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Foreign nurses who are dissatisfied with the delay in certification

"Some have lost hope, some work in warehouses and factories": Shara Buenaventura, nurse

Shara Buenaventura
Shara Buenaventura Photo by Supplied photo /Toronto Sun

Shara Buenaventura, so frustrated to get her ICU nursing license recognized in Ontario, returned to the Philippines for nine months during the pandemic, I continued to hone my skills.

"I came back here as her ICU nurse, hoping to be appreciated. But until now no answer I didn't get any," said Buenaventura.

She now works part-time in non-ambulatory care, helping to transfer non-urgent patients from one hospital to another. Some days I go and it makes me really sad I know I can do more I know I can help I know what to do And it's frustrating It's sad and a little lonely to have your hands tied."

After years of working in ICUs in the Philippines and the Middle East, she said she could easily fill a similar role in Canada. say.

She has spent her three years working to gain recognition for her skills since she came to Canada ten years ago.

Buenaventura is a member of the Integrated Filipino-Canadian Nurses Association (IFCNA), which advocates for nurses who want to return to the profession.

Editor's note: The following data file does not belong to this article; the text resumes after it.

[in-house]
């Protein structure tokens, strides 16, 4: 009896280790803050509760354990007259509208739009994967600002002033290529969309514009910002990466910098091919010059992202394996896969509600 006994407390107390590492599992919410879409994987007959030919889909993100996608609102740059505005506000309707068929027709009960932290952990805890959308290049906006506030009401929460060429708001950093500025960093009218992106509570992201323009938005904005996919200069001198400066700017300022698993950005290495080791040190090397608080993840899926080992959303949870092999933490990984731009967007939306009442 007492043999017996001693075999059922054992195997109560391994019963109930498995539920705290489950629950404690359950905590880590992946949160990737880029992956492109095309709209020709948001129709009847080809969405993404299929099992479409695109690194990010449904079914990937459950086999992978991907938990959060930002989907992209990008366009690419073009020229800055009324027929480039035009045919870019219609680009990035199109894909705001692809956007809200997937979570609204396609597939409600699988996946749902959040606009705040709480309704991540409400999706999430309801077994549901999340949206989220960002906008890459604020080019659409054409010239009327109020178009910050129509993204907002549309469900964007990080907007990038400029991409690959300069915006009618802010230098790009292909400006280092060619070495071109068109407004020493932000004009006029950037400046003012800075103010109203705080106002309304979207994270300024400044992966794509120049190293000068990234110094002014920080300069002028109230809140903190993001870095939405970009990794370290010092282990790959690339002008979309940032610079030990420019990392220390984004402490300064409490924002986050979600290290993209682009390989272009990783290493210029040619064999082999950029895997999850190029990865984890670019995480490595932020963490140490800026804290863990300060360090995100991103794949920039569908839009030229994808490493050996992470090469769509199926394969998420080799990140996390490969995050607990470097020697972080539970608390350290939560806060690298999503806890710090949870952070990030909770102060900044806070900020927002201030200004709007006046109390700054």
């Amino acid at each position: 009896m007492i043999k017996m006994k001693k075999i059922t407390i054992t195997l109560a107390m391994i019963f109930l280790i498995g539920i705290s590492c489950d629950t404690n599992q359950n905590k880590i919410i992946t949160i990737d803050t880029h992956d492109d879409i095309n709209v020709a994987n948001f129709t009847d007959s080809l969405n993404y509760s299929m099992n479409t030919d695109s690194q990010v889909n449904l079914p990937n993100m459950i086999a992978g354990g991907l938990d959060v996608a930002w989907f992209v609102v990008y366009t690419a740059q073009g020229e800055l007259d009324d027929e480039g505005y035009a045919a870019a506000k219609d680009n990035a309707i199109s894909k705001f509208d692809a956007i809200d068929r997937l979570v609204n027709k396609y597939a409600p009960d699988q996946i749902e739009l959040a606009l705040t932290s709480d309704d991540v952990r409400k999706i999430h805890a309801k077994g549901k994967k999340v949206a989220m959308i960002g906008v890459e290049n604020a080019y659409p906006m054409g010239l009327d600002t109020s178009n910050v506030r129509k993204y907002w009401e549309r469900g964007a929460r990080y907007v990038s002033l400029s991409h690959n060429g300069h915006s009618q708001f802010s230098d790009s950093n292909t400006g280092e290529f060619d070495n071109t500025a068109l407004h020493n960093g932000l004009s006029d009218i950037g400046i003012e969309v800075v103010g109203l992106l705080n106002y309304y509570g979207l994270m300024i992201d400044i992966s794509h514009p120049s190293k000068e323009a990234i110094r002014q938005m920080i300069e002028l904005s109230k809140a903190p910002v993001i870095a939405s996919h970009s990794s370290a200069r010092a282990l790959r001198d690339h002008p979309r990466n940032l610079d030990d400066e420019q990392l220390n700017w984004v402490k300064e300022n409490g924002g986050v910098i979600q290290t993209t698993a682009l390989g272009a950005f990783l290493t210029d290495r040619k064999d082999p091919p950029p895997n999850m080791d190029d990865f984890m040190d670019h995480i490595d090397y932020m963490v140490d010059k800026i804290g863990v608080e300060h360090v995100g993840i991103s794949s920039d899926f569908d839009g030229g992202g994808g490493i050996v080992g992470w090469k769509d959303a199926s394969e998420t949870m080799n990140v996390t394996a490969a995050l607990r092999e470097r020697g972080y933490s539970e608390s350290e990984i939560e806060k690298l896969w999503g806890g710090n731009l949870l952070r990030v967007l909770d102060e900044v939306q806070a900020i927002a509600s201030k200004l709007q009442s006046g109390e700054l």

``It's very frustrating. Some have decided to do it,” said IFCNA President Jennifer Lopez.

IFCNA President Jennifer Lopez.
IFCNA President Jennifer Lopez. Photo by provided photo /Toronto Sun

Her Estimate: Her organization has members who do not practice nursing. are about 2,000.

"I don't understand why we are under such a burden to want to intervene to help a health system that is in dire need of nurses," he said. Lopez, who works at the hospital, said. now.

"If health ministers are committed to public safety, patients will wait longer in emergencies and paramedics will wait longer to unload because there are not enough nurses. If so, where is public safety?”

Statistics Canada said in its latest employment report that there will be 23,620 vacant nursing positions nationwide in the first quarter of 2022. said there is.

It also states that nursing vacancies will occur in early 2022. is more than triple her five-year-old level (+219.8%), demonstrating how long-term trends contribute to the current challenges facing hospitals and other healthcare employers. is showing.

Given that shortage, Buenaventura does not understand the years of delay in recognizing foreign-trained nurses like her.

"I never got any answers until now. How frustrating it is," she said.

"Some have lost hope, some are working in warehouses and factories. Some have chosen other career paths."

slaurie@postmedia. com

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